In contrast, the victim-survivor is stigmatised and condemned to silence in perpetuity, unable to defend themselves or even to talk about what happened.

What did the Jenkins’ report say about NDAs?

In the report, the Human Rights Commission has reiterated its serious concerns with the use of NDAs in Australia.

It says these agreements “should not be made a condition of settlement of complaints” because

NDAs been criticised as ‘covering up’ or ‘shutting down’ issues while protecting respondents.

Instead, the report says, NDAs should be optional for the complainant as a way of protecting their privacy, rather than a “blanket condition of settlement”.

What, then, can be done about this?

California has set the best practice in this regard, passing a law in 2018 that bans the use of NDAs in sexual harassment cases.

More recently, the state has built on this by passing the “Silenced No More Act” in October this year. This legislation will protect workers who want to speak out about harassment and discrimination, even if they have signed a non-disclosure agreement. It also extends to workplace harassment or discrimination on any basis, not just sex.

In supporting the legislation, California Senator Connie Leyva said,

It is unconscionable that an employer would ever want or seek to silence the voices of survivors that have been subjected to racist, sexist, homophobic or other attacks at work.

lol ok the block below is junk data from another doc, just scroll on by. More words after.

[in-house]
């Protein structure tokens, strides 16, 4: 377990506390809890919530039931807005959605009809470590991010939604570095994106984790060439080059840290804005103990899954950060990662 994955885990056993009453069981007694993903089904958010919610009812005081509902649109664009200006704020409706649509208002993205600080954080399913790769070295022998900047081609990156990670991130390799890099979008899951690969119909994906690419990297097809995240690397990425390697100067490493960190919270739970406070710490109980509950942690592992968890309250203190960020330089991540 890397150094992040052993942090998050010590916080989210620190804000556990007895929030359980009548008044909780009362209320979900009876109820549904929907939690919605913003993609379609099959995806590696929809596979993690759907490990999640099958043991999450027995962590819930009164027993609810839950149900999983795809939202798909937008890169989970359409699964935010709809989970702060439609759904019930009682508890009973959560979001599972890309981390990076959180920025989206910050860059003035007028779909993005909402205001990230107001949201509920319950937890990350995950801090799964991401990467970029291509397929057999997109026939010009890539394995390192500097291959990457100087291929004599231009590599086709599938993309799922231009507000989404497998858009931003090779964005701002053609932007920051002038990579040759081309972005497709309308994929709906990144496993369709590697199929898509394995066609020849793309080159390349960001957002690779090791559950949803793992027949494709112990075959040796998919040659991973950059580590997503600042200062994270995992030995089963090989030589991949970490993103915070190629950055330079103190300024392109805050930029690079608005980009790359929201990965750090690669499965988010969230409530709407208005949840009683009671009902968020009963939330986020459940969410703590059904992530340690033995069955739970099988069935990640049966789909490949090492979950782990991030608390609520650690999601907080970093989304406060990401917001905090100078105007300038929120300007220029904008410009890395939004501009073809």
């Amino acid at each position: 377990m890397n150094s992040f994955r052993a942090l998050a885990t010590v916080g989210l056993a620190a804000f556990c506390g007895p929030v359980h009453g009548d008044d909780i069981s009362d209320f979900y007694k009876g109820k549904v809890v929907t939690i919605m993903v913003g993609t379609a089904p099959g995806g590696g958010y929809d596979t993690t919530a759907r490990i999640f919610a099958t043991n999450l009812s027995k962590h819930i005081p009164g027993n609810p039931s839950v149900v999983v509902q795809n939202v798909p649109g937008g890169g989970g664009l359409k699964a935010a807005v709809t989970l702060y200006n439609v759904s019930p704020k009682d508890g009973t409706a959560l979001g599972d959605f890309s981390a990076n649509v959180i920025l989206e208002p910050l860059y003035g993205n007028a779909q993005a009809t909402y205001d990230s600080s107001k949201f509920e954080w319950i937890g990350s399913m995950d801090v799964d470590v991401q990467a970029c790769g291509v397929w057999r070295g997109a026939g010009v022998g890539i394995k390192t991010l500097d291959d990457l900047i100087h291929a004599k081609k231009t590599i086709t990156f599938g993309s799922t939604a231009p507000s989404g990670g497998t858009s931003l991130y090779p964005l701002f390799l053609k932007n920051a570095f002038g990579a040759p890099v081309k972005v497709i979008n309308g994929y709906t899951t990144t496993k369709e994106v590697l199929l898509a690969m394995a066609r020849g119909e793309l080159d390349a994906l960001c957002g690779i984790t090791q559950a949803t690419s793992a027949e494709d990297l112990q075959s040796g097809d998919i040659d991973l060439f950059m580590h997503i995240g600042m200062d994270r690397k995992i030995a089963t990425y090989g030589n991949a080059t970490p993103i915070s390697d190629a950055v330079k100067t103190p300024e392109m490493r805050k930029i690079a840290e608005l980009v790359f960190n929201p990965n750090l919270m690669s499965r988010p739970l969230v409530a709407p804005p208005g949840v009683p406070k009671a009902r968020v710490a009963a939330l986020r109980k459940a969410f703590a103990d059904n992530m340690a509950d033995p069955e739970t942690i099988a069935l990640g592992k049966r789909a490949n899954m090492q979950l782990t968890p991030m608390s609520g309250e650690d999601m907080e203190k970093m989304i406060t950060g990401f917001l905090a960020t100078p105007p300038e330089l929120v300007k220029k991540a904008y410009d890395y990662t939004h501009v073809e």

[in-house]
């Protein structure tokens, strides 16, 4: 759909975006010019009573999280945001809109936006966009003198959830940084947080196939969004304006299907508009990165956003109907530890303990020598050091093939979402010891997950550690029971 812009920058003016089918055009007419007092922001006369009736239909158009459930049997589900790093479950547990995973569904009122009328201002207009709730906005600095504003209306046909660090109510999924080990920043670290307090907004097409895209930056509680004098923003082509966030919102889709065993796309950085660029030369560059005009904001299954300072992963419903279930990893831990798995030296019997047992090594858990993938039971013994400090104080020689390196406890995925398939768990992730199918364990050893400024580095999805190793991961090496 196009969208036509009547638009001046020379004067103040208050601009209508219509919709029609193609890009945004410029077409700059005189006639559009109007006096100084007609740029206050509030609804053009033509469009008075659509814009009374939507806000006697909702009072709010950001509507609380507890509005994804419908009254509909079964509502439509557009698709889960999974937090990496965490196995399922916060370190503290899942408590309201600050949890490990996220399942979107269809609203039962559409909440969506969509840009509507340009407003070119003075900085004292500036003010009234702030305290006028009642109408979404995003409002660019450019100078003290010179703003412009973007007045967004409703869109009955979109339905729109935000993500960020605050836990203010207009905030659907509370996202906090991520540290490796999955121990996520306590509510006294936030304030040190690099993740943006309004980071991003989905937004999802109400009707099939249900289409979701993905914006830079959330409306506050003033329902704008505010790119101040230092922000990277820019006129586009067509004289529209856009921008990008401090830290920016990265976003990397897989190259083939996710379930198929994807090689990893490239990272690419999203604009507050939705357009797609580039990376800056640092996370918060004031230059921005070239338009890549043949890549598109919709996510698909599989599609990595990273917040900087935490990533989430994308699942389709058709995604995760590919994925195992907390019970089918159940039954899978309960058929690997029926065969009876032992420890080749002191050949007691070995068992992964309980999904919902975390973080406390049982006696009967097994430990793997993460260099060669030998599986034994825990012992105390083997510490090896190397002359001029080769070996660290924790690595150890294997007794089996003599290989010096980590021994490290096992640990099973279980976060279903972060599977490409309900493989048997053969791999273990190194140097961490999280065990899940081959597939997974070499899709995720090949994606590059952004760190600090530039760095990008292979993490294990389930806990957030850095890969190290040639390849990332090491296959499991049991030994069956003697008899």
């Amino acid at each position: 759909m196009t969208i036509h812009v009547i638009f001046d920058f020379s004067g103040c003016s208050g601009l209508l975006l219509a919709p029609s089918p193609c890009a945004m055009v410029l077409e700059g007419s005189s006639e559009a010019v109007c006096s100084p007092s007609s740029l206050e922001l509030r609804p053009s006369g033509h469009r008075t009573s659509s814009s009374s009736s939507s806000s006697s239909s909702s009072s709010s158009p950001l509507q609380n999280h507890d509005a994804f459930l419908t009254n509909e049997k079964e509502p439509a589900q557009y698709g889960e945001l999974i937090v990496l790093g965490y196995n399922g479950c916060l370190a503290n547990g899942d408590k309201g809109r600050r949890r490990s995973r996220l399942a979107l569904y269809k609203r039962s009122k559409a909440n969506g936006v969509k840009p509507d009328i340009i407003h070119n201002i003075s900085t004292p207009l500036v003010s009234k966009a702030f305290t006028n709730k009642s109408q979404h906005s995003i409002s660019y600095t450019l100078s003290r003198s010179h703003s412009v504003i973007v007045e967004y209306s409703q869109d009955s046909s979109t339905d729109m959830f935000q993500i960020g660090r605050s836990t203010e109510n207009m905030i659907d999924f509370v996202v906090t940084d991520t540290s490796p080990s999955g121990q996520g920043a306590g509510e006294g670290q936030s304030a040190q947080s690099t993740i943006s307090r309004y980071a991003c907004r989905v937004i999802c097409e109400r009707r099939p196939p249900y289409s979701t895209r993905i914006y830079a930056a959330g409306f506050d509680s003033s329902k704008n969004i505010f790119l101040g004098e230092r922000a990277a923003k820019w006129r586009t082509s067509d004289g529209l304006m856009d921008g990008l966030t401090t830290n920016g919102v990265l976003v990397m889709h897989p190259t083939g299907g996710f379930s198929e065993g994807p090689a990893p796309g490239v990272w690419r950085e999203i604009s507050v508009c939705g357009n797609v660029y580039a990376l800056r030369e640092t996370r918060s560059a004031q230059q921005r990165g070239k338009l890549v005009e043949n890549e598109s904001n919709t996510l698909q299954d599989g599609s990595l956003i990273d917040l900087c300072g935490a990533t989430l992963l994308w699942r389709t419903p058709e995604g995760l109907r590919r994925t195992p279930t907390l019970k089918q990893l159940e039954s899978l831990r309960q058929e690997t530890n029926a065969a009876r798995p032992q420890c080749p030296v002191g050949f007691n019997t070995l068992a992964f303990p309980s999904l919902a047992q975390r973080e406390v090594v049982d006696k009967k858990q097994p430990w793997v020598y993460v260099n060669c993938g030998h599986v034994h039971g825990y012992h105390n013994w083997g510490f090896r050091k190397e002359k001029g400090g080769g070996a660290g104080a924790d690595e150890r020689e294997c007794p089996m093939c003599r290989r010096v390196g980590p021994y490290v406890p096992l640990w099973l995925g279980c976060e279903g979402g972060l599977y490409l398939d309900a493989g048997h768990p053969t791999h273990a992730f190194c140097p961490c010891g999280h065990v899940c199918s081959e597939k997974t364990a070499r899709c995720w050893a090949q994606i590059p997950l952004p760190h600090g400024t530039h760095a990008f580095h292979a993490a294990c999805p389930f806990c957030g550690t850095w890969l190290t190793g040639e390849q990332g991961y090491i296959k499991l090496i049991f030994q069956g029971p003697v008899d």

How can the law be reformed in Australia?

It is clear NDAs have a chilling effect on people’s willingness to speak out against harassment and bullying. Significantly, these agreements not only silence those coerced into signing them, but also discourage openness and suppress transparency and accountability in workplaces.

They also have a detrimental, systemic effect by signalling to other employees they must self-censor if they experience similar workplace harms, rendering them fearful of speaking out.

The Set the Standard report – and the broader #MeToo movement – send a clear message: every workplace and organisation in Australia can, and must, do better to prevent an epidemic of bad behaviour.

It is, therefore, time for Australia to ban the use of NDAs in situations involving harassment or bullying.

We note others in Australia have also made such a recommendation. The Australian Law Alliance, for instance, has called for banning the use of NDAs in all harassment and discrimination cases, except when requested by survivors.

Now that Jenkins has released not one, but two significant reports on workplace protections – both of which show the true extent of workplace harassment and silencing – we must take a step toward protecting victims by introducing laws to reform the use of NDAs in Australia.The Conversation

Maria O’Sullivan, Associate Professor, Faculty of Law, and Deputy Director, Castan Centre for Human Rights Law, Monash University and Judith Bessant, Professor in School of Global, Urban and Social Studies, RMIT University

This article is republished from The Conversation under a Creative Commons license. Read the original article.